According to Fort Lauderdale car accident lawyer Joseph Lipsky, recent car accident data released by the National Highway Traffic Safety Administration demonstrates a mixed bag of news regarding wrongful deaths from car accidents. While the NHTSA’s statistics show that while car accident deaths were less in 2017, compared to the prior year, they were still the 2nd highest over the past ten years. The reality is that more than thirty seven thousand drivers and passengers lost their lives in 2017; which represented a nearly two percent drop from the prior year.
In addition to the number of motorist deaths, sadly, the number of pedestrians and bicycle riders who died in car accidents remained overly high, at nearly six thousand. However, this too was a drop of almost two percent from the year before, but 2017 was the second most deadly year over the past thirty for pedestrians involved in car accidents.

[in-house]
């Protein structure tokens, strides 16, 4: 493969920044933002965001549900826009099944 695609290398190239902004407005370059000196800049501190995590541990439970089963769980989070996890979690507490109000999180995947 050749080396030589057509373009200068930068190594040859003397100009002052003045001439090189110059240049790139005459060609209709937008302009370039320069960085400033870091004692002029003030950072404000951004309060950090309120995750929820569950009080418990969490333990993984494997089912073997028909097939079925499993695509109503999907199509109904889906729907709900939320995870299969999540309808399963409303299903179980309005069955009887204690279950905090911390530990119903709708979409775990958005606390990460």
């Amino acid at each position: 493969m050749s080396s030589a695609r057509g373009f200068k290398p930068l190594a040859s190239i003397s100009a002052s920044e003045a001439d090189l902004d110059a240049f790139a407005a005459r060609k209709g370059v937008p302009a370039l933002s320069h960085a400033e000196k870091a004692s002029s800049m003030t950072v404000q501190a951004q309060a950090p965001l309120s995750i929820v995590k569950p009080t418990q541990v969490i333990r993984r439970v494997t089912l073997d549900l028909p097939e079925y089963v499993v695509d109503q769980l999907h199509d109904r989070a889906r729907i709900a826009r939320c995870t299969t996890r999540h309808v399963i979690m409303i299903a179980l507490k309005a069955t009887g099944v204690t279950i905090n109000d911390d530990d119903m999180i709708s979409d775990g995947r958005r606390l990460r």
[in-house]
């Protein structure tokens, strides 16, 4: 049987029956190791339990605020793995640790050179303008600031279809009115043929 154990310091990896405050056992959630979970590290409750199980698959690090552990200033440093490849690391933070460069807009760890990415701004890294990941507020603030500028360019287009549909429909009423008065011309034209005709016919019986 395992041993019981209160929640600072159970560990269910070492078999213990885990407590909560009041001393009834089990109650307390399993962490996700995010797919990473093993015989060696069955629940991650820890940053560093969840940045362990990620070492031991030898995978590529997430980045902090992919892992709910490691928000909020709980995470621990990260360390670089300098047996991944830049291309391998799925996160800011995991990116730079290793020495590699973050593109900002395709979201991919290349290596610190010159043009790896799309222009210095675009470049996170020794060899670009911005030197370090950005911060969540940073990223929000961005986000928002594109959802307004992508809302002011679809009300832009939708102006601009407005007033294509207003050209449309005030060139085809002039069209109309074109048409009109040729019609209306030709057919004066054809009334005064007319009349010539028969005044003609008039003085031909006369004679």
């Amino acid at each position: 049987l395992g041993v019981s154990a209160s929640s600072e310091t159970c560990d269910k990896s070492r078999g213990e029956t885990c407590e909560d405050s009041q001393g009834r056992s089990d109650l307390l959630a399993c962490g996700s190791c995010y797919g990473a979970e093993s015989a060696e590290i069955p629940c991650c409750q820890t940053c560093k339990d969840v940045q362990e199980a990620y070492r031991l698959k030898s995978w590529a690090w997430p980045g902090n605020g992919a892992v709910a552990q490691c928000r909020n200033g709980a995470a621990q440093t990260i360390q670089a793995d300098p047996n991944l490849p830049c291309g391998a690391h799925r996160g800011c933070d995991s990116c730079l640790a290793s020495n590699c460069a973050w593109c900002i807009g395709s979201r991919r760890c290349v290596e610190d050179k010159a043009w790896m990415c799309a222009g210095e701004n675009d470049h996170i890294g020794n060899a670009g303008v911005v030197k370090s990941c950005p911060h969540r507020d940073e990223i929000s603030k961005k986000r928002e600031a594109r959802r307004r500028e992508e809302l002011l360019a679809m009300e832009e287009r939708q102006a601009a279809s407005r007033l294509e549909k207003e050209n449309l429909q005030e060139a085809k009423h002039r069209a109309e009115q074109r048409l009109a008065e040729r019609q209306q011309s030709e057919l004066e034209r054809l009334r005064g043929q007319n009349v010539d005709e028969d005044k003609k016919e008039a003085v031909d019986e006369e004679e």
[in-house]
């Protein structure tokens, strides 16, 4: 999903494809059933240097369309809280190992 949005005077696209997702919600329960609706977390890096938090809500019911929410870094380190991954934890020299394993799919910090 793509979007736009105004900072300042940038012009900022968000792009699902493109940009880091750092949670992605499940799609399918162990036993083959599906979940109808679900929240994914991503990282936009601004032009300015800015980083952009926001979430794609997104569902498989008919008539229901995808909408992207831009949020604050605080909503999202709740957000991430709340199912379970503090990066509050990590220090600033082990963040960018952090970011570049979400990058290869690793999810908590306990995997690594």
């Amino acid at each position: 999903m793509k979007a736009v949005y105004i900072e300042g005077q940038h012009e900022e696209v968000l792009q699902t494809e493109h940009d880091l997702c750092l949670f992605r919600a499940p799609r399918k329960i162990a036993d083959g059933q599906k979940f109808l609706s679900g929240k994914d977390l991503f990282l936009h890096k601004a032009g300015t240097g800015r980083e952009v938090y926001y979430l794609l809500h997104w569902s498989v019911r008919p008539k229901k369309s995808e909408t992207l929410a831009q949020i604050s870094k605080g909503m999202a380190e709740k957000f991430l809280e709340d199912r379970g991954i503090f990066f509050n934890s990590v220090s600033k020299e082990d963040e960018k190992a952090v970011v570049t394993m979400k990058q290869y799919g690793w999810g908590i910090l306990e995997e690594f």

Personal injury Lipsky agrees that the NHTSA’s figures are encouraging but do not under any circumstance represent a reason for celebration, as the overall trend of rising motorist and passenger deaths over the past decade remains alarmingly high. Common sense certainly shows that the increase in the number of distracted drivers, and those under the influence of alcohol or marijuana, which has since been legalized in Florida for medicinal purposes, remain a prevalent danger to both motorists and pedestrians. And while the statistics demonstrate that less than ten percent of traffic deaths are related to driver distraction, the NHTSA is the first to readily admit that the real number is certainly significantly higher. The primary reason for the inaccurate number of distracted driver accident can be attributed to the fact that drivers do not readily admit their use of smart phones, making it difficulty to adequate quantify the true number of drivers using their phones to talk or text while driving. We agree that this ever increasing problem warrants further investigation by the legislature to enact sensible laws, and by the police to enforce those laws already in effect, whose purpose is to properly discourage motorists from driving while distracted.